South East Wales

Llandaff's refurbished Insole Court mansion reopens

Insole Court pictured in 1899 Image copyright glamorgan archives
Image caption The mansion was built in the 1850s by colliery owner James Harvey Insole

A Grade II-listed Victorian mansion in Cardiff has reopened after a £5m restoration.

Insole Court in Llandaff has been refurbished, with dilapidated outbuildings brought back into use, and will reopen on Saturday.

One has been transformed into a visitors' centre, while the former potting shed has reopened as a tea room, with the gardens also improved.

Cardiff council said the work had given the mansion a new lease of life.

Peter Bradbury, cabinet member for culture and leisure, said: "The fantastic restoration work that has taken place at this iconic Cardiff landmark has given Insole Court a wonderful new lease of life whereby history is combined with community."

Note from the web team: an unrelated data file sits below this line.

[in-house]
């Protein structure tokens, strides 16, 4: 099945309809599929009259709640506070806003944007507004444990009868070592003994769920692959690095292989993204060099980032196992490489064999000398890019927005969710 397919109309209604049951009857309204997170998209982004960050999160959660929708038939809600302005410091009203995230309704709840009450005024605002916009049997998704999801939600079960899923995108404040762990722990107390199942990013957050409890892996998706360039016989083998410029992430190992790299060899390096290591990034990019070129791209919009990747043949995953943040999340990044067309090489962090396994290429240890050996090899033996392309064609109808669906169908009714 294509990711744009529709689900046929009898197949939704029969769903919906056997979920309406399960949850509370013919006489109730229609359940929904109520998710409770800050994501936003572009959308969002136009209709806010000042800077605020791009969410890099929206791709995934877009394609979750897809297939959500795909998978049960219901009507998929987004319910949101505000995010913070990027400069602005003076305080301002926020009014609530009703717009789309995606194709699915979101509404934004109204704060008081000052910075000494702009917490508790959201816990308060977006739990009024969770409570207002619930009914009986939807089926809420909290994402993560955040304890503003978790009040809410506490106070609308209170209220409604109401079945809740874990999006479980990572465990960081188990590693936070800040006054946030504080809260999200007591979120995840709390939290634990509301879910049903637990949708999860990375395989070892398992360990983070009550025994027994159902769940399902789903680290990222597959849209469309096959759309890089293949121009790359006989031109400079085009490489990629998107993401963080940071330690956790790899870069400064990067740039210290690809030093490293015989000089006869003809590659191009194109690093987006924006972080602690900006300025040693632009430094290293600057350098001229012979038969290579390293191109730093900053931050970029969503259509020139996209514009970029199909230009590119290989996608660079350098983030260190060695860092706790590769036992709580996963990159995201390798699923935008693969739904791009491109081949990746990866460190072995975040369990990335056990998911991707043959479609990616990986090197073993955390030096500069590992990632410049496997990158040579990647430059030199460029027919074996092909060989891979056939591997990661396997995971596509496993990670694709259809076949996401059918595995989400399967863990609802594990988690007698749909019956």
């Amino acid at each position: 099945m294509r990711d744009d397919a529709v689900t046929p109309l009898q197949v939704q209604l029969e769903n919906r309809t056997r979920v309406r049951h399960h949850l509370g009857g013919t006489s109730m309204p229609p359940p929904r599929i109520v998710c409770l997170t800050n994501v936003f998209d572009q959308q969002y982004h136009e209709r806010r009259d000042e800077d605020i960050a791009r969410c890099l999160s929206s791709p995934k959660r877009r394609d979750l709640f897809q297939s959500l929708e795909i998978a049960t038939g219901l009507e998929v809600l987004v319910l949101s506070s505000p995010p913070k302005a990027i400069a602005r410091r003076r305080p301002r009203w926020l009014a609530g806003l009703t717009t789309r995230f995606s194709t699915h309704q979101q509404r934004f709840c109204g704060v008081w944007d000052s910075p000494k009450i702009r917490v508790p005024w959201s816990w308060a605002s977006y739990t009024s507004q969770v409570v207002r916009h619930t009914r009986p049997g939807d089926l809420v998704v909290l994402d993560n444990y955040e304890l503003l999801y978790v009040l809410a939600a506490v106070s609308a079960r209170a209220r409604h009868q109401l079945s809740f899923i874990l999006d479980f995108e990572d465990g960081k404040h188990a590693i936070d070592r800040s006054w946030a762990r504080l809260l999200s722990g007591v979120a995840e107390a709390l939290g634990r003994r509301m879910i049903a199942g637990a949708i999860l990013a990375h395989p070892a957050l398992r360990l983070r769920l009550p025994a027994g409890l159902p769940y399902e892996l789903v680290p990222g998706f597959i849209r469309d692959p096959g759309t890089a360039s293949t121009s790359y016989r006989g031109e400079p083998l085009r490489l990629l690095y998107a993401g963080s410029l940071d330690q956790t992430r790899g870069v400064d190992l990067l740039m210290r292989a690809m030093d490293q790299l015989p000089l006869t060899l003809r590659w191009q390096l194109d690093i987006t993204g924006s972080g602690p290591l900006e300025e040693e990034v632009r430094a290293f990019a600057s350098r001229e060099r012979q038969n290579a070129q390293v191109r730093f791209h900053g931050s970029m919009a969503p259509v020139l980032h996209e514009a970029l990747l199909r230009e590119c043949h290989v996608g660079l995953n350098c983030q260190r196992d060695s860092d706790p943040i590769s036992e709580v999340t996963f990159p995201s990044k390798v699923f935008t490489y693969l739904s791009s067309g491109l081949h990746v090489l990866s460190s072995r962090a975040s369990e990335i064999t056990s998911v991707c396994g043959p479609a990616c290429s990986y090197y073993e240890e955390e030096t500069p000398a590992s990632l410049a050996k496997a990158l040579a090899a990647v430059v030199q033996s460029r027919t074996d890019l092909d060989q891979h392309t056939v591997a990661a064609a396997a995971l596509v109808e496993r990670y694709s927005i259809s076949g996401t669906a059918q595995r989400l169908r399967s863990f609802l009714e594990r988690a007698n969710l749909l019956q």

Though the site has reopened, restoration work is ongoing, with further plans to improve the first floor of the mansion house for a new exhibition due to open in 2018.

Image copyright Insole Court Trust
Image caption A before and after photograph shows the potting shed which has been converted into a cafe
Image copyright glamorgan archives
Image caption James Harvey and Marian Insole seen outside Insole Court mansion in 1899

Insole Court was built in the early 1850s by colliery owner James Harvey Insole, who extended it and developed it over the years, including adding a tower based on the one at Cardiff Castle.

Formerly run by Cardiff council, it was transferred to a charitable trust in 2011, with the aim of returning the building to its former glory and expanding its current community use.

Image copyright Insole Court Trust
Image caption A former stable building is now being used as a visitor centre
Image copyright Insole Court Trust

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